Evaluating Primary Care Behavioral Counseling Interventions: An Evidence-based Approach. Background Article

Oregon Health and Science University, Portland, Oregon, United States
American Journal of Preventive Medicine (Impact Factor: 4.53). 06/2002; 22(4):267-84. DOI: 10.1016/S0749-3797(02)00415-4
Source: PubMed

ABSTRACT Risky behaviors are a leading cause of preventable morbidity and mortality, yet behavioral counseling interventions to address them are underutilized in healthcare settings. Research on such interventions has grown steadily, but the systematic review of this research is complicated by wide variations in the organization, content, and delivery of behavioral interventions and the lack of a consistent language and framework to describe these differences. The Counseling and Behavioral Interventions Work Group of the United States Preventive Services Task Force (USPSTF) was convened to address adapting existing USPSTF methods to issues and challenges raised by behavioral counseling intervention topical reviews. The systematic review of behavioral counseling interventions seeks to establish whether such interventions addressing individual behaviors improve health outcomes. Few studies directly address this question, so evidence addressing whether changing individual behavior improves health outcomes and whether behavioral counseling interventions in clinical settings help people change those behaviors must be linked. To illustrate this process, we present two separate analytic frameworks derived from screening topic tools that we developed to guide USPSTF behavioral topic reviews. No simple empirically validated model captures the broad range of intervention components across risk behaviors, but the Five A's construct-assess, advise, agree, assist, and arrange-adapted from tobacco cessation interventions in clinical care provides a workable framework to report behavioral counseling intervention review findings. We illustrate the use of this framework with general findings from recent behavioral counseling intervention studies. Readers are referred to the USPSTF ( or 1-800-358-9295) for systematic evidence reviews and USPSTF recommendations based on these reviews for specific behaviors.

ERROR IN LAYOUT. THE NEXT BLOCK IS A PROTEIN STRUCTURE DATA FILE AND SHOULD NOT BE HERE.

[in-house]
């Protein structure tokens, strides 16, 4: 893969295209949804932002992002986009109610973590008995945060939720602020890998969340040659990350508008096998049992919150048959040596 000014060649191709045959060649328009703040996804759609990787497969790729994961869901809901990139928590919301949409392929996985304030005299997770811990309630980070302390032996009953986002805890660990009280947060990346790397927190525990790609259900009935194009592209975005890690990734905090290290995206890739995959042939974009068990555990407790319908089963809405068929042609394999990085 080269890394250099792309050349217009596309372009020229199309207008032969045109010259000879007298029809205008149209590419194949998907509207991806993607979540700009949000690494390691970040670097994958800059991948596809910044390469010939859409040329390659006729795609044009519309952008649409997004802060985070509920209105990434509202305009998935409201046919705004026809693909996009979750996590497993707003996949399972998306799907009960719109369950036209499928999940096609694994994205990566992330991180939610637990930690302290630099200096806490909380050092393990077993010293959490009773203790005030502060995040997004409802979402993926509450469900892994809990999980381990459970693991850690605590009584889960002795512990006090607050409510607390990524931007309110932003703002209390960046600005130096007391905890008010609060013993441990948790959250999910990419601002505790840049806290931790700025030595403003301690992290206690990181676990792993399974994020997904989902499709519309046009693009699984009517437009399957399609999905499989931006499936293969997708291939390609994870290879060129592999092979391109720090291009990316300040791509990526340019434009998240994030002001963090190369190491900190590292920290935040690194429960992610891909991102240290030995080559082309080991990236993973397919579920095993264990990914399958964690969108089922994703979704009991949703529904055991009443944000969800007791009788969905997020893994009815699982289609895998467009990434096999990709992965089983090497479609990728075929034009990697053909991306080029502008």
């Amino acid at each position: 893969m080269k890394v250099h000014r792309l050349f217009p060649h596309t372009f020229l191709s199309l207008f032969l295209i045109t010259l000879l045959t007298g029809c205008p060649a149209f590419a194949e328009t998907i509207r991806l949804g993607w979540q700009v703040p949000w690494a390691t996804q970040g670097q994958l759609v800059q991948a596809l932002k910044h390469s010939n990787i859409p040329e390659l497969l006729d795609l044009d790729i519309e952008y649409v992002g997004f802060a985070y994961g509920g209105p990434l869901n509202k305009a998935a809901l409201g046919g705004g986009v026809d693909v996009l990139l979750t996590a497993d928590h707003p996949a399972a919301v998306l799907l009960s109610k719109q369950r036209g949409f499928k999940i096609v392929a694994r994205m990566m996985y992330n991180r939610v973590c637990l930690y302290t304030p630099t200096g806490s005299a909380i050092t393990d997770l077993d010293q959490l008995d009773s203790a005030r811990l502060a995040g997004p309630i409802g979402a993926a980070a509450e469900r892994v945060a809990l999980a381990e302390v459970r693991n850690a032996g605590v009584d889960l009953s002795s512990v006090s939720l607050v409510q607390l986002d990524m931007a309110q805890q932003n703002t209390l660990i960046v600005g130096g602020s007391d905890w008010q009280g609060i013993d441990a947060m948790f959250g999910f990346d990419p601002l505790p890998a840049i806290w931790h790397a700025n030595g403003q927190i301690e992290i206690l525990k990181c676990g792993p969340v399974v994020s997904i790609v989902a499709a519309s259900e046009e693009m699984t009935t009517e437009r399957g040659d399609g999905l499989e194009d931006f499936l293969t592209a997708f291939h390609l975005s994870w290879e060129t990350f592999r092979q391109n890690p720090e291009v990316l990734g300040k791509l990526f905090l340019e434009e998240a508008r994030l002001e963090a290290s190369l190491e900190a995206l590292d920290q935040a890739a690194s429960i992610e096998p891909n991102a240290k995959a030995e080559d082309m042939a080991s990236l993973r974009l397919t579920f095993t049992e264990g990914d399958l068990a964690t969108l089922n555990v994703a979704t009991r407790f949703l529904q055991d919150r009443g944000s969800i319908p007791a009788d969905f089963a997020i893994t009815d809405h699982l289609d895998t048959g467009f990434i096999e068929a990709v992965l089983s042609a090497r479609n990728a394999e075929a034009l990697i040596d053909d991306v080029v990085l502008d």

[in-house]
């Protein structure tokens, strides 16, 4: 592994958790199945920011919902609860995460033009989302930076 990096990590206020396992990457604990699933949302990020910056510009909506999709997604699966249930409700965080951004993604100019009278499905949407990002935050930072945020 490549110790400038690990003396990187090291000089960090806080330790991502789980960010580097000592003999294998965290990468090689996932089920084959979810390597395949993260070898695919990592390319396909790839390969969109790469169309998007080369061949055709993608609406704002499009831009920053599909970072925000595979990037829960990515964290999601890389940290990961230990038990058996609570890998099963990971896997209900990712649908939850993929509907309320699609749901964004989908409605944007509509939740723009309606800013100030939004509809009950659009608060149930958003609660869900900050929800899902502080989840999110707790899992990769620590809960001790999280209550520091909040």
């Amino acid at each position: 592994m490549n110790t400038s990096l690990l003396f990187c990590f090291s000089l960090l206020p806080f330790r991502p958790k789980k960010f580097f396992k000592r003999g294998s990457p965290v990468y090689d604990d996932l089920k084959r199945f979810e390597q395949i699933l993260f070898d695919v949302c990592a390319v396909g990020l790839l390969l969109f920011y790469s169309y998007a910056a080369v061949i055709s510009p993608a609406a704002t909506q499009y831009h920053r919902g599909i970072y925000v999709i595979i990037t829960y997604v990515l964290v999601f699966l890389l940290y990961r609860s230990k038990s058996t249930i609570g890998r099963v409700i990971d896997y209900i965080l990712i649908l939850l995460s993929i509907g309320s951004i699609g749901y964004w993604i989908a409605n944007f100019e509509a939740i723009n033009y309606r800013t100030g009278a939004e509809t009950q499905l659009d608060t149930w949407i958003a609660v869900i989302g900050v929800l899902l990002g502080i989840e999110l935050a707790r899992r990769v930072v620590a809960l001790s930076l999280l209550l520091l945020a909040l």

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Available from: Carole Tracy Orleans, Sep 28, 2015
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    • "This model provides a framework from which to explore the different levels and components of a SMS intervention and has been successfully applied in the context of LTCs (Whitlock et al, 2002; Glasgow et al, 2003). The model describes fi ve clinical behaviours, each beginning with ' A ' , that have been shown to support health behaviour change (Whitlock et al, 2002; McGowan, 2013). The aim is to ' activate ' the patient to take action and change their behaviour; a central aim of SMS (Pearson et al, 2007). "